Sometimes, however, the creativity starts to outweigh the costs in some circumstances. Clients might wish for more flexibility to expand or reduce the space needed, power wanted, or the addition/subtraction of services.
According to Bo Bond of Lang LaSalle (JLL), in JLL’s Winter 2016 North America Data Center Perspective report (which you can download and read here), flexibility is now a top-three concentration when clients research collocating in a data center. You can view more information regarding the report in JLL’s video below:
That’s not to say that price is no longer a main factor, but colocation companies must be ready to adapt to the increasing flexibility demands of their client base.
As touched on a bit above, customers are becoming ever more keen to the industry. This means that more and more clients are realizing the benefits of colocation, but they are also realizing ways to—for lack of a better word—”game” the system a bit in regards to SLAs.
These understandings can involve non-compete clauses for entire facilities being bought by a competitor (which can include exclusive rights to provide a service) and other such ways to try and terminate a lease or offload risk.
Clients are also able to break down everyone’s favorite data center marketing term—The Cloud—and postulate ideas for their data to be stored in a more sophisticated way. This has caused more and more colocation providers to offer some type of hybrid cloud in conjunction with their regular colocation services.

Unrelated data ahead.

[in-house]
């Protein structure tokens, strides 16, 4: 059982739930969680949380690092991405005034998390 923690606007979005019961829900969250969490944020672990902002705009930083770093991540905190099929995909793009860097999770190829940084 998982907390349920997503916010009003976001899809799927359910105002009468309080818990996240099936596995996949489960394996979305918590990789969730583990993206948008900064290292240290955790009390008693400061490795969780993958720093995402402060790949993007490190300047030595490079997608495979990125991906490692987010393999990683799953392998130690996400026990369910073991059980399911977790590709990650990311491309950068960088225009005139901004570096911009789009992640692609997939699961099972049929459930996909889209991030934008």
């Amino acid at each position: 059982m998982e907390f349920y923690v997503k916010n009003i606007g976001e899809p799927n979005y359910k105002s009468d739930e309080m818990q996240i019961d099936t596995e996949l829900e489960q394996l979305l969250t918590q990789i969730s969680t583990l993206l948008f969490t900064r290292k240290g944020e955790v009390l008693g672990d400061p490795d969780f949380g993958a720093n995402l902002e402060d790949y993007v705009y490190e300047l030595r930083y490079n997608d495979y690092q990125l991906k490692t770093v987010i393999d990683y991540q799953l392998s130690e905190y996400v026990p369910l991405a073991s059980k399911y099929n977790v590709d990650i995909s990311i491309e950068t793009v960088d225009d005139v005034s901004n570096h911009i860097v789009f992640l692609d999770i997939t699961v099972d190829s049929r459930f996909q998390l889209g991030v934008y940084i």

The landscape is changing and colocation providers need to be able to adapt—or maybe even rebrand—with these changes.
Colocation customers tend to be stubborn. In other words, once they find a space that they like, they tend to stick with them.
This can lure the colocation company into a false sense of security sometimes where a long-time—potentially high-profit client will leave unexpectedly because they weren’t given the opportunity to adapt.
In this sense, it is greatly important for the colocation company to stay with the times and afford their existing clients the same opportunities as newer clients. Make them feel like they are always given the newest and best opportunities in the field, even if they weren’t looking for it themselves.